# Using sox and Audacity to Demonstrate Communication Signals

In the Introduction to Data Communications course I teach we cover basics of how communication signals are composed of sinusoid signals (c.f. Fourier transforms). Its nice to be able to demonstrate how different sinusoids can be combined. Although I have examples in my slides, generating signals in class is also interesting. In the past I've used Matlab and Scilab to create signal plots. This year I tried using sox to generate simple signals, and then Audacity to view the signals (including frequency spectrum). Below are some basic steps I used.

Generate a 1000 Hz sine wave, s1(t) with duration of 0.01 seconds, saving the output in `sine1000.wav`:

s1(t) = sin(2000 π t)

``````\$ sox --null sine1000.wav synth 0.01 sine 1000
``````

A plot of the signal in Audacity: Similar can be applied to create sine waves of different frequencies, e.g. 3000 Hz and 5000 Hz.

To add the sine waves together they can be mixed with sox. The amplitude of each component can be set using the --volume option when mixing:

s(t) = sin(2000 π t) + (1/3) sin(6000 π t) + (1/5) sin(10000 π t)

``````\$ sox --combine mix sine1000.wav --volume 0.333 sine3000.wav --volume 0.2 sine5000.wav sine135.wav
`````` To automate the process of creating signals by combining multiple sinusoid components I created a simple Bash script called generate-sine-signal.

``````#!/bin/bash
# Generate sine waves and then combine them to produce signal
# Uses sox as easy to use on command line. Optionally audacity can
# then be used to look at plots of the signals including frequency
# spectrum.
# Demonstrates basic concept of combining sinusoids to create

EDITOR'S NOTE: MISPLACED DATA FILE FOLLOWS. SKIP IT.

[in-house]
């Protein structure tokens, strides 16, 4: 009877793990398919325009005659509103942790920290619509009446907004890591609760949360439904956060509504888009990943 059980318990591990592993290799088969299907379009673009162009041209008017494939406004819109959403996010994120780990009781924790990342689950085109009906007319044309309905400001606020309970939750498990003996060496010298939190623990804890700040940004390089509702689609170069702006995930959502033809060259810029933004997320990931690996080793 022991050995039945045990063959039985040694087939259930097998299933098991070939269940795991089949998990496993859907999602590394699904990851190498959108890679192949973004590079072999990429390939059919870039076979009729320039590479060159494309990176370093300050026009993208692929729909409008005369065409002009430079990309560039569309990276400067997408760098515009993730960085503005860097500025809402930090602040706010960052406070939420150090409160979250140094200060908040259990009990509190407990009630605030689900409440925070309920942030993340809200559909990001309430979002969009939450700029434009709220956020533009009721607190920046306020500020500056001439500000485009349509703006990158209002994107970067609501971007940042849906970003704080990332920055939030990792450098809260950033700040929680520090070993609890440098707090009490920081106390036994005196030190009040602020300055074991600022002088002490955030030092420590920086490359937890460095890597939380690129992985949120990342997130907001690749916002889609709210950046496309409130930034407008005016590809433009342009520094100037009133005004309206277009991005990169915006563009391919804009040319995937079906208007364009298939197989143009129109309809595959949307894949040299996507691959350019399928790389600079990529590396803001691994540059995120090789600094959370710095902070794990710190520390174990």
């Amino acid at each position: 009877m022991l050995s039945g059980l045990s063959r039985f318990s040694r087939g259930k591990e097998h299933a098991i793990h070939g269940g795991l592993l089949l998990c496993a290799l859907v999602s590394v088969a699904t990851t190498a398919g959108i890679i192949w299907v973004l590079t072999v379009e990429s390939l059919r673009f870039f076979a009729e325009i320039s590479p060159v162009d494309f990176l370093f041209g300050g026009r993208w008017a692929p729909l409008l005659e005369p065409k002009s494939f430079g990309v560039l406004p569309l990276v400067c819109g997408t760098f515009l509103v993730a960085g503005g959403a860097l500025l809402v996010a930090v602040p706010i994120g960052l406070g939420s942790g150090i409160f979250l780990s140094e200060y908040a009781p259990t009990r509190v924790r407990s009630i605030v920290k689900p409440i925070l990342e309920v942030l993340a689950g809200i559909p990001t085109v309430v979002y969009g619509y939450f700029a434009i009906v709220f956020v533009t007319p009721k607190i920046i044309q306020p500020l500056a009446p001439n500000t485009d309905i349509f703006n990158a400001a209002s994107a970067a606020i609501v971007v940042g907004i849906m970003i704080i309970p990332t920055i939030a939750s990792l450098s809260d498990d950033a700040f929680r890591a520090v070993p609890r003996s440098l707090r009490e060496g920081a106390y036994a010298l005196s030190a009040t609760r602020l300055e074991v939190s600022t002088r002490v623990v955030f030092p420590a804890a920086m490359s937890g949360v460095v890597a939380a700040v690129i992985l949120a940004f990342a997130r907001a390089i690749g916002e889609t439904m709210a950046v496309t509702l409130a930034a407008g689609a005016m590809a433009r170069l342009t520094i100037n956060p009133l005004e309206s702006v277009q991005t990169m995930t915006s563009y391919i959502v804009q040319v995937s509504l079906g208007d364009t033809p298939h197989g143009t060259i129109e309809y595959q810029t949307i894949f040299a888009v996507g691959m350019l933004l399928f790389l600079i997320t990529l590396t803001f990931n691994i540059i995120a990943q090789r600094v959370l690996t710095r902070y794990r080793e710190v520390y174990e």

# digital sqare wave
# Usage:
# generate-sine-signal components fundamental duration
#   components: integer > 1 indicating number of sine components
#   fundamental: fundamental frequency in Hz
#   duration: duration of signal in seconds
# Steven Gordon

# Input parameters
components=\$1
fundamental=\$2
duration=\$3

# Start of names for output files
sine="sine"
signal="signal"

# Precision for calculations
bcscale=5

# Command to combine the sine waves
soxsignal="sox --combine mix"
extraname=""

# For each component generate a sine wave and add to list to combine
for i in `seq 1 \${components}`
do
# n, i.e. 1, 3, 5, ...
n=`echo "scale=\${bcscale}; \${i} * 2 - 1" | bc `

# Frequency of the component
frequency=`echo "scale=\${bcscale}; \${n} * \${fundamental}" | bc`

# Amplitude of the component
a=`echo "scale=\${bcscale}; 1 / \${n}" | bc`

# Generate the sine wave with sox
sox --null \${sine}-\${frequency}.wav synth \${duration} sine \${frequency}

# Mix with other sine waves
soxsignal="\${soxsignal} --volume \${a} \${sine}-\${frequency}.wav"
extraname="\${extraname}-\${frequency}"
done

# Generate the signal with sox
\${soxsignal} \${signal}-\${components}-\${fundamental}.wav
``````

For example, to generate a signal with 10 components, fundamental frequency of 2000 Hz and duration of 3 seconds:

``````\$ generate-sine-signal 10 2000 3
``````

The resulting file (signal-10-2000.wav) plotted in Audacity: